Conagra Brands Inc. (NYSE: CAG) reported mixed fourth-quarter results even as the packaged foods company feels the pinch of high inflation and economic uncertainties. The company also issued cautious guidance for 2024 to reflect the dip in demand after a series of price hikes made its products more expensive.
Conagra’s stock had an upbeat start to 2023, making strong gains in the early weeks of the year and hitting a record high. However, it changed course since then and pared much of those gains, and is currently trading below the long-term average. The shares traded almost flat early Thursday following the fourth-quarter earnings announcement as investors probably became concerned about the sales miss and weak guidance. After the latest dividend hike, CAG currently offers a yield of more than 4% which is sharply higher than the S&P 500 average.
Back-to-back price hikes have been denting the demand for Conagra’s products lately, as consumers tend to drift away from branded food products and buy cheaper private-label alternatives due to high inflation and pressure on family budgets. Meanwhile, on a relative value basis, Conagra products seem to be giving good value despite the price rise. A lot of Americans prefer eating at home to dining out because it is more affordable, a trend that bodes well for the company.
In the final three months of fiscal 2023, adjusted profit declined 5% year-over-year to $0.62 per share but surpassed experts’ average estimates, after beating in each of the trailing five quarters. The bottom line was negatively impacted by higher SG&A expenses. In contrast, sales increased modestly to $2.97 billion but fell short of expectations. There was an increase in Grocery & Snacks sales, while sales of Refrigerated & Frozen products declined, restricting the topline growth to just 2%.
Looking ahead, Conagra executives see a marked deceleration in full-year organic sales growth and a modest decrease in adjusted profit, compared to the prior fiscal year. Meanwhile, margin performance, on an adjusted basis, is expected to improve year-over-year. The forecasts are below analysts’ consensus estimates. In fiscal 2024, the company expects to transition toward a more normalized operating environment and commitment to its long-term financial algorithm.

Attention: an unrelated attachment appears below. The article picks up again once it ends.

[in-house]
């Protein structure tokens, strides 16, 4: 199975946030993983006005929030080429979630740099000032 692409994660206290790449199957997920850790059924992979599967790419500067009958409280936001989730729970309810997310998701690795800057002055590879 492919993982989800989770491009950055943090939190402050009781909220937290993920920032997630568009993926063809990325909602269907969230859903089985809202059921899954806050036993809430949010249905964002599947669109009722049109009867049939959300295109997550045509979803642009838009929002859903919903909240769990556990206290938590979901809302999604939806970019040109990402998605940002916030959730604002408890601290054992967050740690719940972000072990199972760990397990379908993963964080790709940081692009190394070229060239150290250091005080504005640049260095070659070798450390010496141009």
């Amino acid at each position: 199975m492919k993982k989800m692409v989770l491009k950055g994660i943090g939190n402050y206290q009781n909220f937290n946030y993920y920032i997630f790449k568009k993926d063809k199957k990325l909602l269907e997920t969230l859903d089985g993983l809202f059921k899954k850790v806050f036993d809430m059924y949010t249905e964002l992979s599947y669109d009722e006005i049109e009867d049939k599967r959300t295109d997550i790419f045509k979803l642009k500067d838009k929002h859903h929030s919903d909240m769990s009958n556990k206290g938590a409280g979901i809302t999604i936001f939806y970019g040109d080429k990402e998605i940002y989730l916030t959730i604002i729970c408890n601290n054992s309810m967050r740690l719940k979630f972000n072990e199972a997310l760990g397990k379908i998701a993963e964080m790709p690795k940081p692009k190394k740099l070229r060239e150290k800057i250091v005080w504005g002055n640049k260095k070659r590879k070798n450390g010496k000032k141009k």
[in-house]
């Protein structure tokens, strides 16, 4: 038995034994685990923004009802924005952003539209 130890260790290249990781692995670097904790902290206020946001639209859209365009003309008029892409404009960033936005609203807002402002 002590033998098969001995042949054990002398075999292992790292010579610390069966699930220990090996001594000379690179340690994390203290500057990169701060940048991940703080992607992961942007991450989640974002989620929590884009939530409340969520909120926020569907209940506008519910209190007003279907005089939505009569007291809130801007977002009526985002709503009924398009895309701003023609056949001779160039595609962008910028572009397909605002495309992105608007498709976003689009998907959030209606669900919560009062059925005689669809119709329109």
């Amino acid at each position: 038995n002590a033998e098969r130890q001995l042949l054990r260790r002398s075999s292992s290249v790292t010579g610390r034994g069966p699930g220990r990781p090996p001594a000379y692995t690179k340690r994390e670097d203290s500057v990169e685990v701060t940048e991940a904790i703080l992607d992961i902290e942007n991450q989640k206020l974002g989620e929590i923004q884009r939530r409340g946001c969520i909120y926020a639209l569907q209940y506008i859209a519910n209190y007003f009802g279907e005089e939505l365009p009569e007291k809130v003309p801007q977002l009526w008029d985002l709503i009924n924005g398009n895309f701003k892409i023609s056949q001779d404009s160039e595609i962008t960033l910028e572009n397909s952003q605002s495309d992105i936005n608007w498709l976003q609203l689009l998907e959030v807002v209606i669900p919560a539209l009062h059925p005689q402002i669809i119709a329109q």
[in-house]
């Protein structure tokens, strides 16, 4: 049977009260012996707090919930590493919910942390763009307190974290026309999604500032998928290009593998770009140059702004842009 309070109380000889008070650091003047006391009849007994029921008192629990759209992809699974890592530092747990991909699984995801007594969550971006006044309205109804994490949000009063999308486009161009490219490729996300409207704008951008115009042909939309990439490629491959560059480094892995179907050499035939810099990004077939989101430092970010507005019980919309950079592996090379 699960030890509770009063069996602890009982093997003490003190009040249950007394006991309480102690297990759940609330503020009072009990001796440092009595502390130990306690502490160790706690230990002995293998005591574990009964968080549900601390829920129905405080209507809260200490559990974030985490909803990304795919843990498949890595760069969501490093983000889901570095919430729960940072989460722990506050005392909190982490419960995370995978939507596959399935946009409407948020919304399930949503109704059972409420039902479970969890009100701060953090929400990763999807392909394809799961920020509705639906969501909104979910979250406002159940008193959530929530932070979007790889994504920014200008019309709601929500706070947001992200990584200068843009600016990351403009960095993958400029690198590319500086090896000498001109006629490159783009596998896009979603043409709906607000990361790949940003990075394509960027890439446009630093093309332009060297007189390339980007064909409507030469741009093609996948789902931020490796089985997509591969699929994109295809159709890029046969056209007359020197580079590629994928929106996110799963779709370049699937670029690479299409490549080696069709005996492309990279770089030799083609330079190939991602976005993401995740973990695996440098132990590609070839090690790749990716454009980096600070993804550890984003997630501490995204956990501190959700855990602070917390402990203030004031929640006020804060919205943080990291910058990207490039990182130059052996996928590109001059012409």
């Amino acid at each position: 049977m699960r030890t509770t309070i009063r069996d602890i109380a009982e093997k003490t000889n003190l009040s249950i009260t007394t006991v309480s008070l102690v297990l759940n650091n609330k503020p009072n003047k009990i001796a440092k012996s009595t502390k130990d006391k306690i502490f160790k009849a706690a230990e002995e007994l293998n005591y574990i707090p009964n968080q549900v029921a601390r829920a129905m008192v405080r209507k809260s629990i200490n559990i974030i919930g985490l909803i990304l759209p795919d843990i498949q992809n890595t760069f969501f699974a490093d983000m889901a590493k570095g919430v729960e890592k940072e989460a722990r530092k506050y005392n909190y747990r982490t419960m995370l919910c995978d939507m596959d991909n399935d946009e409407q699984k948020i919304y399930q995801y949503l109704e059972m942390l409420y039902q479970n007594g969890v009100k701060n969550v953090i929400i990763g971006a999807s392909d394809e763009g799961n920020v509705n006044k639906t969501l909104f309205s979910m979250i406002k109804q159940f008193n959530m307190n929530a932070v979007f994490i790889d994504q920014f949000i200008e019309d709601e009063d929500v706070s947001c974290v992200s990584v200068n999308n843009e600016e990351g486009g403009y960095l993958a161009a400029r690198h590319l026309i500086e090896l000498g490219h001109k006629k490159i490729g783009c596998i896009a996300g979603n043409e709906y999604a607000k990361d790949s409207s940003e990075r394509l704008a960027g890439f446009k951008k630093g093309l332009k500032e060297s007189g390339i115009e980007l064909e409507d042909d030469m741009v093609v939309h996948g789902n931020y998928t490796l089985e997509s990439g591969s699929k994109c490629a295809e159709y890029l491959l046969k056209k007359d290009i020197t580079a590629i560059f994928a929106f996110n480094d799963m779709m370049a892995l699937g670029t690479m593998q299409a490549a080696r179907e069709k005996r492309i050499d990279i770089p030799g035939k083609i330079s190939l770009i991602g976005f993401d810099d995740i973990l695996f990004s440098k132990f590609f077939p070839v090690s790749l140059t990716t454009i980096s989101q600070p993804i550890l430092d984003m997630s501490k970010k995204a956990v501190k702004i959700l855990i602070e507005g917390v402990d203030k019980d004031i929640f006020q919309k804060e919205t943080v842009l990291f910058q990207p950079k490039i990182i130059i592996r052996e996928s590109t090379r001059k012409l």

Commenting on Conagra’s CapEx target, CFO David Marberger said at the earnings call,“ We have the inventory that we need, so as we look at fiscal ’24, we guided to expected net leverage of 3.4 times. We expect to pay down debt with discretionary cash flow in fiscal ’24 and in ’24 we’re working capital has been a headwind, we expect it to actually be a slight tailwind for fiscal ’24, so if you look at Conagra with modest working capital improvement $500 million in CapEx, which we guided to, we should approximate a 90% free-cash-flow conversion in ’24 on this business. So that’s how we look at it and that drives all that assumptions on debt pay-down and dividend payout and everything else. On the capital allocation.”
CAG traded slightly higher in the early hours of Thursday after a weak start to the session. The stock has lost 15% in the first half of the year.
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